19:47:37 From Georgia Maneta : Videogames DO have advantages Andrea I guess…
19:47:48 From Heike Philp : ahhh
19:51:05 From Andrea Kovács : Yes, and they were speaking in English, that was one of the advantages too! I was very happy about it, ’cause he didn’t really liked to speak with me, the teacher!
19:51:12 From Michael Birch : Vance is invancible.
19:51:30 From Andrea Kovács : like
19:54:12 From Georgia Maneta : Yes Andrea! My son managed to speak also in English!
19:55:56 From Andrea Kovács : WoW! I like the sustainability idea!
19:57:28 From Heike Philp : brilliant!
19:57:31 From Zeynab Moosavi : Thank you so much dear Vance, you are amazing…
19:57:53 From Amal Abdulhaleem Al-Hakimi : Thank you
19:58:06 From Andrea Kovács : Thank you, it was amazing!
19:59:10 From Chris C : Thanks very much for this…. really impressive to watch.
19:59:41 From Heike Philp : Ever so well done – exactly what I was hoping for – a real new user guide
19:59:54 From BARBARA STEVENS : Glad you all enjoyed it!
19:59:58 From Minnie : Great, thank you Vance and Barbara!
She invited all to come and join her for a tools festival, app swap party and games con! Tools, apps and games for language education. We love them!
Tools for teaching and learning a language, for student engagement communication apps for parents, lesson planning software, games, apps for assessment, learning management systems, websites, webservices, professional development qualifications and much more.
Heike did a great job promoting and delivering this conference. She streamed to Facebook via Zoom and simultaneously to YouTube by capturing the stream from Facebook and streaming that out via OBS. As always she crowdsourced her program, added Zoom links, and followed that up with links to presenters’ slides and other materials as well as with YouTube recording links posted right below where there presentations appeared in the program. She placed all of the videos in an amazing resource: the 12th Virtual Round Table 2021 YouTube playlist https://www.youtube.com/playlist?list=PLugizRwFVygRYQHFa65q1ozFO5lRp0K-z
She also released some impressive statistics corroborating the impact of her efforts: 1598 participants – 412 in Zoom, plus 824 watching on Facebook, and 591 on YouTube.
Sat 10 April 0700 Peter Omal hosts adobe Indesign free webinar
The time given is Jamaica time, meeting in Zoom
Sat 10 April Nazarbayev University’s Writing Talks series of free webinars
Jane Hoelker was promoting the Nazarbayev University’s Writing Talks free webinars offered starting April 3 at 10:45 AM and ending at 11:30 AM . The time zone is not specified, but here is the info.
NU Writing Talks, Nazarbayev University, Astana, Kazakhstan
Join the free professional development online lectures called Writing Talks hosted by Nazarbayev University in Astana, Kazakhstan. Every Saturday in April a different topic will be discussed by a new Panel from 11:00 to 12:30. (April 3rd begins at 10:45 with Welcome.)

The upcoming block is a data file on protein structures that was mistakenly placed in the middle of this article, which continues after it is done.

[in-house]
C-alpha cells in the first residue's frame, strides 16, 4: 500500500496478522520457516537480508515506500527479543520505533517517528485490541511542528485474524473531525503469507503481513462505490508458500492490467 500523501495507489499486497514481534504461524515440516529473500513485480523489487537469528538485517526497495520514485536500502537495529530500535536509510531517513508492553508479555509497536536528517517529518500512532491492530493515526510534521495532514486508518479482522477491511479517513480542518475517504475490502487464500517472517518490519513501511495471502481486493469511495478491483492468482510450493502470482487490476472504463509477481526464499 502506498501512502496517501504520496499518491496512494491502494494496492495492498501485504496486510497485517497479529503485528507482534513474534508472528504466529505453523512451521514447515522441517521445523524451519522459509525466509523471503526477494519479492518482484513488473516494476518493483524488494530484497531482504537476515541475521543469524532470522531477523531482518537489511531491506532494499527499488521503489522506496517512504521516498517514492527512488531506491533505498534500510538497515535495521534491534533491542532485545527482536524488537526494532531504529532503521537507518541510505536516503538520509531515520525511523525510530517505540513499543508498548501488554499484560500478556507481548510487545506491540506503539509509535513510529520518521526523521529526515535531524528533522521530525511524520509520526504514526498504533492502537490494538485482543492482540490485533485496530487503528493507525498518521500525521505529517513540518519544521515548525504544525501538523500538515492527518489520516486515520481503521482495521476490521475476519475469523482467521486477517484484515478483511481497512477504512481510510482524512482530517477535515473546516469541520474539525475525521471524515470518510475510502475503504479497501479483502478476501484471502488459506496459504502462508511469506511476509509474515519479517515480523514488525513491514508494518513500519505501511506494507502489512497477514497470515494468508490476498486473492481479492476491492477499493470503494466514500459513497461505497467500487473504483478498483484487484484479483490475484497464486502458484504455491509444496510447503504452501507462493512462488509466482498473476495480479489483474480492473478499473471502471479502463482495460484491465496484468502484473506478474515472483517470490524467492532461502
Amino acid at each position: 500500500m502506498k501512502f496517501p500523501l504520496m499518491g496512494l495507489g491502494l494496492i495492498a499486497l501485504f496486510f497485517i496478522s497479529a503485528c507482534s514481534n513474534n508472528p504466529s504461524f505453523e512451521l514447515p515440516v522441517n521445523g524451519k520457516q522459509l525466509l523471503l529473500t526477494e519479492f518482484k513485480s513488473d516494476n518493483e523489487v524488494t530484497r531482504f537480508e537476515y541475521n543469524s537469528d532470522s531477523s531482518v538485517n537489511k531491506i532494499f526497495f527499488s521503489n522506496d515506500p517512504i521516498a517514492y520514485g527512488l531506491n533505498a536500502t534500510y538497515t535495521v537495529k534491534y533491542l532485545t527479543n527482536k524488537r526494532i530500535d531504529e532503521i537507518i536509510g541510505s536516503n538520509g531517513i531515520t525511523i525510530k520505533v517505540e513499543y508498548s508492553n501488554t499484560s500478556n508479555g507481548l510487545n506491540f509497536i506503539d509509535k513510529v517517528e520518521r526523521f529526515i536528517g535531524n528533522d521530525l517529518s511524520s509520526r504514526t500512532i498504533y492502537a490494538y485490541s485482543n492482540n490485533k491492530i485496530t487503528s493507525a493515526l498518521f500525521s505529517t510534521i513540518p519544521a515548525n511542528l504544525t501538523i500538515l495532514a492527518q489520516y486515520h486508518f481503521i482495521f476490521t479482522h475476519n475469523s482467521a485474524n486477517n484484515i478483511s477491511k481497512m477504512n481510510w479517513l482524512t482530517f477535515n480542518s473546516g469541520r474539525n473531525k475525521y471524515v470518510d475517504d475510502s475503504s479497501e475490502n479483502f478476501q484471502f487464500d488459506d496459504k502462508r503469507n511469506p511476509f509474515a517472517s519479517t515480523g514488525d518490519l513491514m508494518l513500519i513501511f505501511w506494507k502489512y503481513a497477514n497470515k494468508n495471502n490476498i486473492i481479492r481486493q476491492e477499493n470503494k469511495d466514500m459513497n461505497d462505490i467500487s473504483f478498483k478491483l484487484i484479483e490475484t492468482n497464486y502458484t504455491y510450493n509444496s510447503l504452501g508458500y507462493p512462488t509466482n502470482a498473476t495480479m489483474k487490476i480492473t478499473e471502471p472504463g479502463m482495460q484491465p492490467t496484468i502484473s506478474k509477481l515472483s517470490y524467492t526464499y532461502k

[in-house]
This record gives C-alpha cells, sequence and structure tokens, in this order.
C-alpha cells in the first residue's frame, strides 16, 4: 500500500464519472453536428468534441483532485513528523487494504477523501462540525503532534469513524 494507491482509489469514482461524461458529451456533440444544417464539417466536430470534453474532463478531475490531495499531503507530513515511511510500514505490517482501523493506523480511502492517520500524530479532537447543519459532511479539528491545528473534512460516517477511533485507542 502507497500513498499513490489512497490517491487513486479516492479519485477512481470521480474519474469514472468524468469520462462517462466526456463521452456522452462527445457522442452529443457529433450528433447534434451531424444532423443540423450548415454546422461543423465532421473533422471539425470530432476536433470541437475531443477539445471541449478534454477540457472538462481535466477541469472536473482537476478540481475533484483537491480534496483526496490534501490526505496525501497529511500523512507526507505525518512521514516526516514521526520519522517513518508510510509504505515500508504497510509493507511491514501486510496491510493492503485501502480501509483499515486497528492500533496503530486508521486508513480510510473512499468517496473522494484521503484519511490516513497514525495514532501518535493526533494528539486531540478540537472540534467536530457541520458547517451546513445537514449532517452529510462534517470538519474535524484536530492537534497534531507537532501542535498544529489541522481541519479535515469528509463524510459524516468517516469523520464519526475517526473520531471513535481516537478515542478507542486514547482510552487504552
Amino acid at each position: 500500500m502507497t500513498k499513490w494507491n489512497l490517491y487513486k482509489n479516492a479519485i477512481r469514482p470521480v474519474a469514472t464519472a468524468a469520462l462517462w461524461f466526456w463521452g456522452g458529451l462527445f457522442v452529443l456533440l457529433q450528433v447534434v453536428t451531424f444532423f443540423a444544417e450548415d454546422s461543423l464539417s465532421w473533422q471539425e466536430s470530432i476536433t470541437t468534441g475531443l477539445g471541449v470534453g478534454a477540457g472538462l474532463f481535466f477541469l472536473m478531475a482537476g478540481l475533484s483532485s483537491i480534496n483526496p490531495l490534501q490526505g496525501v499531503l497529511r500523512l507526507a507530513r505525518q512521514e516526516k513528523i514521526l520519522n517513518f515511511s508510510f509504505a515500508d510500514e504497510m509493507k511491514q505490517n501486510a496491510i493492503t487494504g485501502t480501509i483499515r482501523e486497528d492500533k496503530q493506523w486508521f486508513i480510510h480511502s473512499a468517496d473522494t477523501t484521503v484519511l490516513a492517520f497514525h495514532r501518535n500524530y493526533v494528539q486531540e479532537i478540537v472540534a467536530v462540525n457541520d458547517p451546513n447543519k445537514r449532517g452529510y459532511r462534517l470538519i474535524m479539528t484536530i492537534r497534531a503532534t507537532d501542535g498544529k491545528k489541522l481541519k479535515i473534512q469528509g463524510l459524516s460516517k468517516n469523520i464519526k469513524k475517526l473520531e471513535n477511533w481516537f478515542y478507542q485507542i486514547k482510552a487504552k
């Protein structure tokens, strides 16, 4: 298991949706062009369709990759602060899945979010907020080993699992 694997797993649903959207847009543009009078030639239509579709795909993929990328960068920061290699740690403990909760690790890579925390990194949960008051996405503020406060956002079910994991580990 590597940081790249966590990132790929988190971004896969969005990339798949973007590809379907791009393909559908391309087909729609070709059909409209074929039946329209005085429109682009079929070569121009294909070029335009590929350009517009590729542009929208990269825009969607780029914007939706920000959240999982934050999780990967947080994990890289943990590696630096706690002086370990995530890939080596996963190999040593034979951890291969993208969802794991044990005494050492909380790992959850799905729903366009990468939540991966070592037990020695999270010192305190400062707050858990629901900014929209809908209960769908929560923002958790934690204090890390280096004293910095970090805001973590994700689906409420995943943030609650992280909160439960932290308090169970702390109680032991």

The Writing Center Program (WCP) at Nazarbayev University is pleased to announce the first edition of NU Writing Talks, a symposium dedicated to all aspects of academic writing and open to all perspectives on the teaching and learning of writing in English for academic and STEM research purposes. The aim of these webinars is to share experience and resources to support a wide range of learning outcomes and activities, across disciplines and institutions.
Symposium events will take place this coming April 3, 10, 17 and 24.
Recording in English, Russian and Kazakh will be made available after the live session.
Sat 10 April 1300-1500 UTC – VSTE Second Life Saturdays – repeats each Saturday
and voila! Look for an avatar on VSTE Island and say, “Hey, I’m new!” We will take care of the rest.
Tue 13 Apr 11 am EDT Joe McVeigh and Sandra Story – Faces and Places across the United States
Here is a great opportunity for you (or your students) to practice your English and learn a little bit about the United States. On Tuesday, 13 April at 11:00 a.m. EDT (UTC-4) I will be in conversation with Sandra Story from the U.S. Department of State as part of a series called Faces and Places across the United States. I’ll be talking about my home state of Vermont and what life is like here. To be sure that the conversation is accessible to intermediate level students, we’ll try to keep the language from getting too complicated. The conversation will be held live on Facebook at this address: https://www.facebook.com/AmericanEnglishatState. I hope you can join us! If you’d like to share this opportunity with friends, colleagues, and students. In cast you aren’t free at the time of the live conversation, a recording will be made available on YouTube afterwards.